This Gerbera jamesonii flowerhead does not quite conform to the features of the plant found in nature. There are too many rows of shorter ray florets around the centre in this double flowerhead. Many enhanced cultivars produced in horticulture add flower colours and shapes to plants found in gardens worldwide.
Gerbera ray florets are usually female. They are two-lipped, the outer one strap-shaped and large, the inner lip two-lobed and small. The fertile, five-lobed disc florets in the centre are tiny. They are also two-lipped with curled petals.
This perennial herb becomes up to 70 cm tall, the height contributed by the long naked peduncles of the flowerheads. G. jamesonii grows tufted, its leaf rosette consisting of long-stalked, lobed and toothed, sometimes undulating leaves. The leaves are hairy on the margins, not much elsewhere.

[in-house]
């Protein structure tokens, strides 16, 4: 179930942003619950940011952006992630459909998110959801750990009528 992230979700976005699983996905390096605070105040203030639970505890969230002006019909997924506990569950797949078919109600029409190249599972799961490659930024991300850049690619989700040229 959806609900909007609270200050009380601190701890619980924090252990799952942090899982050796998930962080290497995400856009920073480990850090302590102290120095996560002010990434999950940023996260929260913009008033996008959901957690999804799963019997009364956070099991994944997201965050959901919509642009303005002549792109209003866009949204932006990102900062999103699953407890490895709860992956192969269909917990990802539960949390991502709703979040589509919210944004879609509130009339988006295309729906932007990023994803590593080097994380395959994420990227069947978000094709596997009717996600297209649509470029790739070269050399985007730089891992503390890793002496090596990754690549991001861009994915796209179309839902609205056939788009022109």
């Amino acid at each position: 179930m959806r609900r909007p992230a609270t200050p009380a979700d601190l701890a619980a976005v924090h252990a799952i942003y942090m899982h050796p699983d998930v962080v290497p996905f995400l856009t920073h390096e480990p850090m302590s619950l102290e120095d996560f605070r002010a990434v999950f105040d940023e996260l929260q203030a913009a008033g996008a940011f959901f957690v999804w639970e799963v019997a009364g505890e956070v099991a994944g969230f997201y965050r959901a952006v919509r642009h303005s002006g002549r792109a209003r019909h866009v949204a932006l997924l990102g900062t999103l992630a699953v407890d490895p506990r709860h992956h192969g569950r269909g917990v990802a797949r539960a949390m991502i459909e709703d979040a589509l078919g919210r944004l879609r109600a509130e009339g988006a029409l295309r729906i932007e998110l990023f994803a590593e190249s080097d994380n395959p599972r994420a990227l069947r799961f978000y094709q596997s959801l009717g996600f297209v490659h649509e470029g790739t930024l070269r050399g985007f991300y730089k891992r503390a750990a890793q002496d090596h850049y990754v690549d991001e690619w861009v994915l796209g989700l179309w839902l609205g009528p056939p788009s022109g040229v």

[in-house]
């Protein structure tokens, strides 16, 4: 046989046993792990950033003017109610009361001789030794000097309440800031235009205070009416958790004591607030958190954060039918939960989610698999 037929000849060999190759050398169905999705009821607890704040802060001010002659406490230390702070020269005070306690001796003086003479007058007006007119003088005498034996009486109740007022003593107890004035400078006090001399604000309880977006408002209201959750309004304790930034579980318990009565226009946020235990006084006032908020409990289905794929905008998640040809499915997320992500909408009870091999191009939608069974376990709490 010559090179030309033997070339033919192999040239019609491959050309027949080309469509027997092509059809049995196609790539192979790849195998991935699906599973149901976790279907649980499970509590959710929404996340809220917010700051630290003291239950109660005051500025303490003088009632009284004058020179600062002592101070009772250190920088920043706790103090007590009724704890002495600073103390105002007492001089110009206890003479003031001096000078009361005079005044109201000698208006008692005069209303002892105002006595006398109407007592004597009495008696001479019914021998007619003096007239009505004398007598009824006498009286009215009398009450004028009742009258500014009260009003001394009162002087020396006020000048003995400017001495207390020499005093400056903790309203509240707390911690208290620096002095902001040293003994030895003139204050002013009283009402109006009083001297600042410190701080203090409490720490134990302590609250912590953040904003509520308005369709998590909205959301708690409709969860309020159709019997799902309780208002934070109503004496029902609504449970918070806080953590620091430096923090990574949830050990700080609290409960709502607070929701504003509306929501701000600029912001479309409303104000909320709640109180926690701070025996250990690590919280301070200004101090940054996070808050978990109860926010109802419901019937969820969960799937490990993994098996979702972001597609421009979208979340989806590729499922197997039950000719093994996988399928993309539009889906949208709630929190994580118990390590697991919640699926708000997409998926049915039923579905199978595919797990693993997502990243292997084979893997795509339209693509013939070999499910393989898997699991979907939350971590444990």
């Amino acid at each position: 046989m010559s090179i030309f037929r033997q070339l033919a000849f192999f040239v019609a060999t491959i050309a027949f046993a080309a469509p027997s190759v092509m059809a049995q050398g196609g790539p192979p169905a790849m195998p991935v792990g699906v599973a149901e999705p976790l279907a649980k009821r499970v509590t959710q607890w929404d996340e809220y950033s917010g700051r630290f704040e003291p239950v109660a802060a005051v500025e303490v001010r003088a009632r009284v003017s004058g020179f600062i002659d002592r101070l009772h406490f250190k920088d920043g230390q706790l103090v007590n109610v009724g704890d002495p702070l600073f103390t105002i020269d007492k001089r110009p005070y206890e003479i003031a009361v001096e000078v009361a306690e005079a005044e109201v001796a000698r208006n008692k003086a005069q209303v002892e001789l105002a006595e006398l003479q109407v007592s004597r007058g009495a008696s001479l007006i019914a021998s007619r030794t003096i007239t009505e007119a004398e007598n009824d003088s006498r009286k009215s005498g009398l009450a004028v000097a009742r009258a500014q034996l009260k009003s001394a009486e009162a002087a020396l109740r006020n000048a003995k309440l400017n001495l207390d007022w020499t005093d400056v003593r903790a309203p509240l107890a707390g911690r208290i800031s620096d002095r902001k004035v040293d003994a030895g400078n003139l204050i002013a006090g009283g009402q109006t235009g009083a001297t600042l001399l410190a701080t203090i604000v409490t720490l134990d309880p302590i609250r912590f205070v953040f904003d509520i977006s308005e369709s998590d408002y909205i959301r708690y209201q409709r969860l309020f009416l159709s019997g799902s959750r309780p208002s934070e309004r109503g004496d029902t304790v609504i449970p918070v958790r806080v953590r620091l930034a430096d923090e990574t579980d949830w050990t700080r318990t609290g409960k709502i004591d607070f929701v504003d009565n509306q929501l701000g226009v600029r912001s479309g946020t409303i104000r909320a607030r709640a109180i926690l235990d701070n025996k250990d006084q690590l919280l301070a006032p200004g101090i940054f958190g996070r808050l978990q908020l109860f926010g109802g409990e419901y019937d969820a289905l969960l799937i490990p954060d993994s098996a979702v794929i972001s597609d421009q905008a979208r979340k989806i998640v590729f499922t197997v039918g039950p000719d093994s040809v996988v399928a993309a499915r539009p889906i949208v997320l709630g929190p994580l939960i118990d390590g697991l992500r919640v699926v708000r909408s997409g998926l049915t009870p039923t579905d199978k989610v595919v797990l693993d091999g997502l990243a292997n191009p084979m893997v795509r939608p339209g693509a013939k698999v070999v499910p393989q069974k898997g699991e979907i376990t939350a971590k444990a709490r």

The species distribution is in Mpumalanga, Limpopo and Gauteng, also in Swaziland. The plants grow on rocky slopes in grassland and woodland, often in shaded spots and well-drained, sandy soils. The species is not considered to be threatened in its habitat early in the twenty first century.
The Jameson who brought this daisy from Barberton for promoting its planting in gardens in the 1860s had a son called Jacaranda Jim. The father was honoured in the specific name of this daisy, i.e. jamesonii. The town was recognised in the plant’s common name of Barberton daisy.
The son? The Jacaranda Jim nickname came from being well-known as the beautifier of Pretoria streets by initiating and driving the planting of jacarandas. He was a town engineer and tree-planter in several more places, including Kimberley and Nairobi, Kenya.
There was a third nineteenth century Jameson noted for activities in Paul Kruger’s ZAR, but his exploits don’t deserve elaboration here (Manning, 2009; Germishuizen and Fabian, 1882; Letty, 1962; http://redlist.sanbi.org).